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Epidemiology of otitis media.
Otolaryngol Clin North Am. 1991 Aug; 24(4):775-86.OC

Abstract

Although otitis media (OM) incidence and prevalence estimates from around the world vary widely, it is clear that OM is a very common childhood disease. It is especially prevalent in children younger than 2 years of age. Furthermore, the earlier the first episode of OM, the greater the risk of subsequent recurrent OM and chronic otitis media with effusion. In addition, a number of other host, agent, and environmental factors have been associated with increased risk of otitis media. Environmental factors that favor the transmission of upper respiratory pathogens increase the risk of OM, recurrent OM, and chronic OME with effusion. Several factors suggest a genetic role in OM susceptibility, which needs further exploration.

Authors+Show Affiliations

Otitis Media Research Center, University of Minnesota School of Medicine, Minneapolis.

Pub Type(s)

Journal Article
Review

Language

eng

PubMed ID

1870872

Citation

Daly, K A.. "Epidemiology of Otitis Media." Otolaryngologic Clinics of North America, vol. 24, no. 4, 1991, pp. 775-86.
Daly KA. Epidemiology of otitis media. Otolaryngol Clin North Am. 1991;24(4):775-86.
Daly, K. A. (1991). Epidemiology of otitis media. Otolaryngologic Clinics of North America, 24(4), 775-86.
Daly KA. Epidemiology of Otitis Media. Otolaryngol Clin North Am. 1991;24(4):775-86. PubMed PMID: 1870872.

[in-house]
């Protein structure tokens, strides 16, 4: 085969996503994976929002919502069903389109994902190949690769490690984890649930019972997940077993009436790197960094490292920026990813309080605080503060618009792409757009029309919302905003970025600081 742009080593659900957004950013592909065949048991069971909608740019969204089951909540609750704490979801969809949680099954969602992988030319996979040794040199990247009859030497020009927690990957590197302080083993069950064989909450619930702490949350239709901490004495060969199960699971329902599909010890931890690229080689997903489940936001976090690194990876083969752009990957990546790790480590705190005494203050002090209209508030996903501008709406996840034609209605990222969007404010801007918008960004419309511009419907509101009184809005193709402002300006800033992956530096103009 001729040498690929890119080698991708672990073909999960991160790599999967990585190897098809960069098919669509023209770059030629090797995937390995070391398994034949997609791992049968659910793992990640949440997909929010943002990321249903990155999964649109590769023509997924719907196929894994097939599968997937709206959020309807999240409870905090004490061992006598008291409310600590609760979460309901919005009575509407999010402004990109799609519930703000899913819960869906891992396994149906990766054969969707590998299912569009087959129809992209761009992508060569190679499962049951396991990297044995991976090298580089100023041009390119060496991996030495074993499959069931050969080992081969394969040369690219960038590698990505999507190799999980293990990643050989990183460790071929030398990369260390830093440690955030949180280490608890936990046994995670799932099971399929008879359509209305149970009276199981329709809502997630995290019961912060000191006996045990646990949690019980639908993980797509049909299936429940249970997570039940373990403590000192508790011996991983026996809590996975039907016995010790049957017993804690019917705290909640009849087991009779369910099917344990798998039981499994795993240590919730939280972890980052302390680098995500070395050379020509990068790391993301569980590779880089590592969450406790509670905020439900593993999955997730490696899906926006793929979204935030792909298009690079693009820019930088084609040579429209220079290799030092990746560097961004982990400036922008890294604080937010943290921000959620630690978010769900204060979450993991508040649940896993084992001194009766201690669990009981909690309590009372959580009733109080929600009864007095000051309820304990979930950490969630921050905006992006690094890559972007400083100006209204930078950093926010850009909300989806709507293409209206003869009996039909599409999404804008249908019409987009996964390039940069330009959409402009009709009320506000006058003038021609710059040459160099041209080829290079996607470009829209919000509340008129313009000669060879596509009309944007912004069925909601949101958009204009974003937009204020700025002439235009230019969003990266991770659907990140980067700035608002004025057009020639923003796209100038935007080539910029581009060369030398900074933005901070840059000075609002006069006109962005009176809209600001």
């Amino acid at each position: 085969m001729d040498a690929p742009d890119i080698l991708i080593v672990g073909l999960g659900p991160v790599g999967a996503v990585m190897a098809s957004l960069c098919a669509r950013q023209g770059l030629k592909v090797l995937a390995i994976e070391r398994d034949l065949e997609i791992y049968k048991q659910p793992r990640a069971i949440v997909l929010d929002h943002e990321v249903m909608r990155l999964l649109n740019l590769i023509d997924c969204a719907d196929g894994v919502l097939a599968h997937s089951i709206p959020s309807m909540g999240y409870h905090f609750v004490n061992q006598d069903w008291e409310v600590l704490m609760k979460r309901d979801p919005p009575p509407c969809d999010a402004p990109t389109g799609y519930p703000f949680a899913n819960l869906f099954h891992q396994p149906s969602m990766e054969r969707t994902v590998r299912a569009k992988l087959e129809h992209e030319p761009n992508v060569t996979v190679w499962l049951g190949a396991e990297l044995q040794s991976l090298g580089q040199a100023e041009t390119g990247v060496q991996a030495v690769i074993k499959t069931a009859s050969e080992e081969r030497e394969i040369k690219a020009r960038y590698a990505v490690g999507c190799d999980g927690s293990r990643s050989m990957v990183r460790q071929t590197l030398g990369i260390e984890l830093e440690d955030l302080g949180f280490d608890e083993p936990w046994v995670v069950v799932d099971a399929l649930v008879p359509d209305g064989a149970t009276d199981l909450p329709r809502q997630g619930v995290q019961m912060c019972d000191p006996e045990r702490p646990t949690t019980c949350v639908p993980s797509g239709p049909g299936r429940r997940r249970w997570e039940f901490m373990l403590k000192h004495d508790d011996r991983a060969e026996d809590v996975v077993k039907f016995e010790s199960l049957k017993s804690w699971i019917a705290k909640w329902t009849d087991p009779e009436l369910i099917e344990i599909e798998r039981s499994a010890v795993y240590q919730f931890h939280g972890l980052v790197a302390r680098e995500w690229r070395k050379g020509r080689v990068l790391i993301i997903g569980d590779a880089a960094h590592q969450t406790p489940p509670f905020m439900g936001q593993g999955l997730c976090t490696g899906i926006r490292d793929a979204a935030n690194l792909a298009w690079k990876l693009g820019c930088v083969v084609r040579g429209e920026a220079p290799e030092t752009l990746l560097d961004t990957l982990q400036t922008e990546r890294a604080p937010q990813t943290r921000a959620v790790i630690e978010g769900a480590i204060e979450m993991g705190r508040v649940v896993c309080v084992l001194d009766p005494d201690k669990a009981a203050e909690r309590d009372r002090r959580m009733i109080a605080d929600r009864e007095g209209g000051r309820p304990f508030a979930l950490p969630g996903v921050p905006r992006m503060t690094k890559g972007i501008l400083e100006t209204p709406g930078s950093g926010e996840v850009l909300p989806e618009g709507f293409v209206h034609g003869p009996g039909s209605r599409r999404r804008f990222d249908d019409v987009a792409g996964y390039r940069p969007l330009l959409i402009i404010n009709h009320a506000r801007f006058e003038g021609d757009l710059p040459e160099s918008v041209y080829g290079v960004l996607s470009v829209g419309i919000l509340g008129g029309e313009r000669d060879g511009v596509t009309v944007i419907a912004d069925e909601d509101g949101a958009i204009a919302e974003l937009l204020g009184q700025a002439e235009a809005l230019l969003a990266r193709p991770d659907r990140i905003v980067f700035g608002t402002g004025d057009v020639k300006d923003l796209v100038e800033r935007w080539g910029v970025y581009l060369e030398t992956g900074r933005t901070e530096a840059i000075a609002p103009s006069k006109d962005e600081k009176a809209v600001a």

* Article titles in AMA citation format should be in sentence-case
TY - JOUR T1 - Epidemiology of otitis media. A1 - Daly,K A, PY - 1991/8/1/pubmed PY - 1991/8/1/medline PY - 1991/8/1/entrez SP - 775 EP - 86 JF - Otolaryngologic clinics of North America JO - Otolaryngol Clin North Am VL - 24 IS - 4 N2 - Although otitis media (OM) incidence and prevalence estimates from around the world vary widely, it is clear that OM is a very common childhood disease. It is especially prevalent in children younger than 2 years of age. Furthermore, the earlier the first episode of OM, the greater the risk of subsequent recurrent OM and chronic otitis media with effusion. In addition, a number of other host, agent, and environmental factors have been associated with increased risk of otitis media. Environmental factors that favor the transmission of upper respiratory pathogens increase the risk of OM, recurrent OM, and chronic OME with effusion. Several factors suggest a genetic role in OM susceptibility, which needs further exploration. SN - 0030-6665 UR - https://www.unboundmedicine.com/medline/citation/1870872/Epidemiology_of_otitis_media_ L2 - https://medlineplus.gov/earinfections.html DB - PRIME DP - Unbound Medicine ER -